Influenza season has now arrived. Most years we start seeing cases in the late fall , peak by January and February and continued activity until the early spring. So far this year has seen a relatively “mild” degree of influenza activity in Illinois and throughout most of the country, but the CDC has reported some severe and even fatal cases.
While many people use the term “flu” when referring to a whole variety of different symptoms, true influenza symptoms generally includes fever, cough, sore throat, runny nose, muscle aches and headache. ( Vomiting and diarrhea are not common in adults). While most otherwise healthy adults develop an uncomplicated course that resolves in a few days to a couple weeks, some people can develop severe complications, including pneumonia and exacerbation of underlying lung and heart problems. People can contract influenza at any age, but those at highest risk of complications include the very young, those over age 65, people with underlying immune dysfunction (including HIV infection), people of any age with certain chronic medical conditions (such as asthma, diabetes, or heart disease), pregnant women, and the obese.
It is important for some patients, especially those at higher risk of complications, to seek medical care at the onset of symptoms for influenza. In addition to general supportive care, antiviral medications are available- including Tamiflu and Relenza, which may shorten the duration of illness, and may lower the risk of complications for those at highest risk. Benefit is greatest if started within 48 hours, so if you think you have Influenza, please call our office or your PCP promptly.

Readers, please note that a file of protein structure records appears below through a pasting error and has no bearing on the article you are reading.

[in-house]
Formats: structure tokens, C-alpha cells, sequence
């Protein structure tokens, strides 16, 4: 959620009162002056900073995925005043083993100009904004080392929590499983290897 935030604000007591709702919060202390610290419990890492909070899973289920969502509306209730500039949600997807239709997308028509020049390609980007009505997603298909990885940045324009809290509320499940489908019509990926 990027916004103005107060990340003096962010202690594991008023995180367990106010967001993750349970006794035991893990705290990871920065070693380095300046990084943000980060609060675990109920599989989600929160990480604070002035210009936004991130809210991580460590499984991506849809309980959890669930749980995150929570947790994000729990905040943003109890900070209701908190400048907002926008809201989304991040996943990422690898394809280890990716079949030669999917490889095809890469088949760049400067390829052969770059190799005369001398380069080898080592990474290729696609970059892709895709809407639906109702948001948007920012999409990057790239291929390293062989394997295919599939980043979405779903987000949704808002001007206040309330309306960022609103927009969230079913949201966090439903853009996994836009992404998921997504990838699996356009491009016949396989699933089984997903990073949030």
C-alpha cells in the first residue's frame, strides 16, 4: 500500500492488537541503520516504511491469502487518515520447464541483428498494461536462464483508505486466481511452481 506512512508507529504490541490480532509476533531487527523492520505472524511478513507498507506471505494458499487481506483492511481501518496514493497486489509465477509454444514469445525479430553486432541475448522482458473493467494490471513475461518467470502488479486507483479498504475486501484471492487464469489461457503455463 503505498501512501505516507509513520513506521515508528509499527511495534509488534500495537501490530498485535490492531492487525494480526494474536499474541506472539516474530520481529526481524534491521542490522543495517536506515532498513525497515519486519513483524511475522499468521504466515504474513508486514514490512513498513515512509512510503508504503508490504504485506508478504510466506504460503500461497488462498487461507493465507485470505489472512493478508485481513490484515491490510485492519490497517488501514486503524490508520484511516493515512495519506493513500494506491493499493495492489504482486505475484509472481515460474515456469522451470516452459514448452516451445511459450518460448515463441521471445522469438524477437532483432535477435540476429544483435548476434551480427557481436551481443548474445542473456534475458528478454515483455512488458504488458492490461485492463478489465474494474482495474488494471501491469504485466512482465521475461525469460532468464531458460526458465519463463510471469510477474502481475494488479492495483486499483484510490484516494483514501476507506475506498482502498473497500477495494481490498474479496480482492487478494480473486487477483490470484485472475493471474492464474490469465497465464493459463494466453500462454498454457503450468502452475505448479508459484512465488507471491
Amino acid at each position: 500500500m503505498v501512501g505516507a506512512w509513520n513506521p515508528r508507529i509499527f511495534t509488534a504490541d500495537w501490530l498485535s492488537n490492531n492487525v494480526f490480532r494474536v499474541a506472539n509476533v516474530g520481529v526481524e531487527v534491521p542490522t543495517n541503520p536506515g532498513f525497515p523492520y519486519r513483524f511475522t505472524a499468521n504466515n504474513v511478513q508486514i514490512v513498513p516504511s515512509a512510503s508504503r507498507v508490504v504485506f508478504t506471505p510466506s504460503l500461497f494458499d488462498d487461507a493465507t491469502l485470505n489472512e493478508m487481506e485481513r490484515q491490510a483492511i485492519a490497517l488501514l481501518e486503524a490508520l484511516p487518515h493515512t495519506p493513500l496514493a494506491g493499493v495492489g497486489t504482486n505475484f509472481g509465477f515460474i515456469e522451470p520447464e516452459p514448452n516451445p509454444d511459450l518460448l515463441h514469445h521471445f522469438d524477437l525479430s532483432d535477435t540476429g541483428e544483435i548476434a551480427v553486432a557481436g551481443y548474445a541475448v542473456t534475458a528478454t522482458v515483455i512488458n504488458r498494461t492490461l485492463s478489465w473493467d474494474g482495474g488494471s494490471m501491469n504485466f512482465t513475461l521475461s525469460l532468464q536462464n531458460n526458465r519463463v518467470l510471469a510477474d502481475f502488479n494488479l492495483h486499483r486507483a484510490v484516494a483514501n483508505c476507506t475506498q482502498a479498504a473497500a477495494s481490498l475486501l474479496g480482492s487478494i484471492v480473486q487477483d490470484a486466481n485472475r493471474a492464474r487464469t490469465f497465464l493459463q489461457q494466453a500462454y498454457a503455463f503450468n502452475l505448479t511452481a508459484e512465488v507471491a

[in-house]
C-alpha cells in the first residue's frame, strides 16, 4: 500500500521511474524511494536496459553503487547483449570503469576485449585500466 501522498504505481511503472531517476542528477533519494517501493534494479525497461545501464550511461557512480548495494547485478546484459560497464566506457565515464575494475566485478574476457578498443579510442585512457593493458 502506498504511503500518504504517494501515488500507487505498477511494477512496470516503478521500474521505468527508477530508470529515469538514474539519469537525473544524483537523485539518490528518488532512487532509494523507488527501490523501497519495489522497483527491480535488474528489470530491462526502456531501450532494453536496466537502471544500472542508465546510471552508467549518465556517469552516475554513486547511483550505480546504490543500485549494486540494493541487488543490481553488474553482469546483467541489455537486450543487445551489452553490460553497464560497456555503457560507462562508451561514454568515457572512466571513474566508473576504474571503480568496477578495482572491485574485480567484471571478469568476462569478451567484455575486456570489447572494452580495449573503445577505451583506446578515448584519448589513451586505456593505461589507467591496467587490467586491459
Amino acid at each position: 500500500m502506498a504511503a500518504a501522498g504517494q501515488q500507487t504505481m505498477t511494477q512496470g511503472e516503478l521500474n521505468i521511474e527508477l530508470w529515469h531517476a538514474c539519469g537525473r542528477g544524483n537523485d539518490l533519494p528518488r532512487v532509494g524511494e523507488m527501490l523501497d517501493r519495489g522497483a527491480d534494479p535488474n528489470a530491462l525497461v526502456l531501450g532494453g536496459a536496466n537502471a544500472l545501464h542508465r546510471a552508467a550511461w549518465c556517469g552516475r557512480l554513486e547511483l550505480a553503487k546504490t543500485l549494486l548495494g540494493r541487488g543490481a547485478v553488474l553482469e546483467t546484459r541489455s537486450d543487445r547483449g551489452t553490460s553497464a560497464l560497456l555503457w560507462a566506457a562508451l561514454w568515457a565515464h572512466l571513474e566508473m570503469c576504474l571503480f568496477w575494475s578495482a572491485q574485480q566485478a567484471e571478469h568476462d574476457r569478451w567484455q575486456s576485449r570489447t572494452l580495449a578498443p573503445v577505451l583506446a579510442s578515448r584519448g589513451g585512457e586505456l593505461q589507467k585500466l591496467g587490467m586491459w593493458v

Current guidelines from the CDC recommend vaccination for influenza to everyone over 6 months, with rare exception (such as certain allergies). Vaccination to prevent influenza is particularly important for people who are at high risk for serious complications from influenza. While theefficacy of the influenza vaccine varies year by year, and it is too early to tell how effective the current vaccine will be for 2019-2020, the risks of side effects are minimal, and even if vaccination doesn’t not fully prevent illness, it may attenuate the severity, which is also be extremely helpful.
At Lakeshore Infectious Disease we strongly urge vaccination of our patients for influenza. The vaccine is very safe and is indicated in almost all our patients. There are several different types of influenza vaccine: trivalent ( covering 2 strains of Influenza A and 1 of influenza B), high dose vaccine ( approved for those over age 65, and having a higher dose of the trivalent vaccine), and quadrivalent vaccine (covering 2 strains of Influenza A and 2 of influenza B). We recommend any of the approved formulations, but prefer either the quadrivalent vaccine or the high dose vaccine for our patients. We stock the quadrivalent and high dose vaccines in our office. Please feel free to ask any of our doctors or medical assistants if you have questions or have not yet been vaccinated for influenza.
CDC website : http://www.cdc.gov/flu/
Influenza Basics: http://www.cdc.gov/flu/about/disease/index.htm
Influenza antiviral Medication: http://www.cdc.gov/flu/professionals/antivirals/summary-clinicians.htm
Influenza Vaccination: http://www.cdc.gov/flu/protect/vaccine/index.htm
Role of antivirals: http://www.cdc.gov/flu/antivirals/index.htm
Weekly surveillance and Influenza activity: http://www.cdc.gov/flu/weekly
At this time, influenza activity remains low, and so far strains seem well matched to the available vaccines. We will continue to keep close watch as the season proceeds.